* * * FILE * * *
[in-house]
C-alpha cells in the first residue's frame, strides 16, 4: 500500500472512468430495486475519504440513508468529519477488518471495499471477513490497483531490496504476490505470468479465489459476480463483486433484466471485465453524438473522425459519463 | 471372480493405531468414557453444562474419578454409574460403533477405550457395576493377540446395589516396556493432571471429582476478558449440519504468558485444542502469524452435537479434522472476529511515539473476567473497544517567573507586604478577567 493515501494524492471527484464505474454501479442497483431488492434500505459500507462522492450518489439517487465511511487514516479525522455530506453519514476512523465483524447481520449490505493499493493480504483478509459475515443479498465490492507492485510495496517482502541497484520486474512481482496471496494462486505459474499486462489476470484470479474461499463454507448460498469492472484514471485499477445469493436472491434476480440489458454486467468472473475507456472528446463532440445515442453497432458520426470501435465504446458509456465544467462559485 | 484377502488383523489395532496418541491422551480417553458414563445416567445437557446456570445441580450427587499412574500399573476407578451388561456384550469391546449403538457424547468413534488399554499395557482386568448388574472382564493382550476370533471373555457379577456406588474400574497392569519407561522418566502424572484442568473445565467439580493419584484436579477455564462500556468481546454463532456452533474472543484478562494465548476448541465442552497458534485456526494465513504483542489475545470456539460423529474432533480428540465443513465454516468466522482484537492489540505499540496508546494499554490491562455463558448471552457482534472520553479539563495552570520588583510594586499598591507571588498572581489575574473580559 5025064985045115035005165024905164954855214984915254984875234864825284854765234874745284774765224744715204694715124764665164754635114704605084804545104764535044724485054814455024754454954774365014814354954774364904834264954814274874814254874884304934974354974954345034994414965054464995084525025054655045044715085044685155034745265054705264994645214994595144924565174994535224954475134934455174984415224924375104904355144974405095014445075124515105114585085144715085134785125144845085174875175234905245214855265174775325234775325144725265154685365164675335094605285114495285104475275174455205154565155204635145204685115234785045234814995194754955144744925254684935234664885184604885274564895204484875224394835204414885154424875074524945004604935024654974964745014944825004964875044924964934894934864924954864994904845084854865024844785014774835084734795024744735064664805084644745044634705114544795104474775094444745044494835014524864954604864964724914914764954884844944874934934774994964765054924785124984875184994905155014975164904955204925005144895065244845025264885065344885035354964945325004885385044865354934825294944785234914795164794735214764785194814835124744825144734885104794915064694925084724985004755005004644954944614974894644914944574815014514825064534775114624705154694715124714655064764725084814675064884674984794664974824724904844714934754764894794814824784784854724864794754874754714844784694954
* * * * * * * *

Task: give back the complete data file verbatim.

[in-house]
C-alpha cells in the first residue's frame, strides 16, 4: 500500500472512468430495486475519504440513508468529519477488518471495499471477513490497483531490496504476490505470468479465489459476480463483486433484466471485465453524438473522425459519463 | 471372480493405531468414557453444562474419578454409574460403533477405550457395576493377540446395589516396556493432571471429582476478558449440519504468558485444542502469524452435537479434522472476529511515539473476567473497544517567573507586604478577567 493515501494524492471527484464505474454501479442497483431488492434500505459500507462522492450518489439517487465511511487514516479525522455530506453519514476512523465483524447481520449490505493499493493480504483478509459475515443479498465490492507492485510495496517482502541497484520486474512481482496471496494462486505459474499486462489476470484470479474461499463454507448460498469492472484514471485499477445469493436472491434476480440489458454486467468472473475507456472528446463532440445515442453497432458520426470501435465504446458509456465544467462559485 | 484377502488383523489395532496418541491422551480417553458414563445416567445437557446456570445441580450427587499412574500399573476407578451388561456384550469391546449403538457424547468413534488399554499395557482386568448388574472382564493382550476370533471373555457379577456406588474400574497392569519407561522418566502424572484442568473445565467439580493419584484436579477455564462500556468481546454463532456452533474472543484478562494465548476448541465442552497458534485456526494465513504483542489475545470456539460423529474432533480428540465443513465454516468466522482484537492489540505499540496508546494499554490491562455463558448471552457482534472520553479539563495552570520588583510594586499598591507571588498572581489575574473580559 5025064985045115035005165024905164954855214984915254984875234864825284854765234874745284774765224744715204694715124764665164754635114704605084804545104764535044724485054814455024754454954774365014814354954774364904834264954814274874814254874884304934974354974954345034994414965054464995084525025054655045044715085044685155034745265054705264994645214994595144924565174994535224954475134934455174984415224924375104904355144974405095014445075124515105114585085144715085134785125144845085174875175234905245214855265174775325234775325144725265154685365164675335094605285114495285104475275174455205154565155204635145204685115234785045234814995194754955144744925254684935234664885184604885274564895204484875224394835204414885154424875074524945004604935024654974964745014944825004964875044924964934894934864924954864994904845084854865024844785014774835084734795024744735064664805084644745044634705114544795104474775094444745044494835014524864954604864964724914914764954884844944874934934774994964765054924785124984875184994905155014975164904955204925005144895065244845025264885065344885035354964945325004885385044865354934825294944785234914795164794735214764785194814835124744825144734885104794915064694925084724985004755005004644954944614974894644914944574815014514825064534775114624705154694715124714655064764725084814675064884674984794664974824724904844714934754764894794814824784784854724864794754874754714844784694954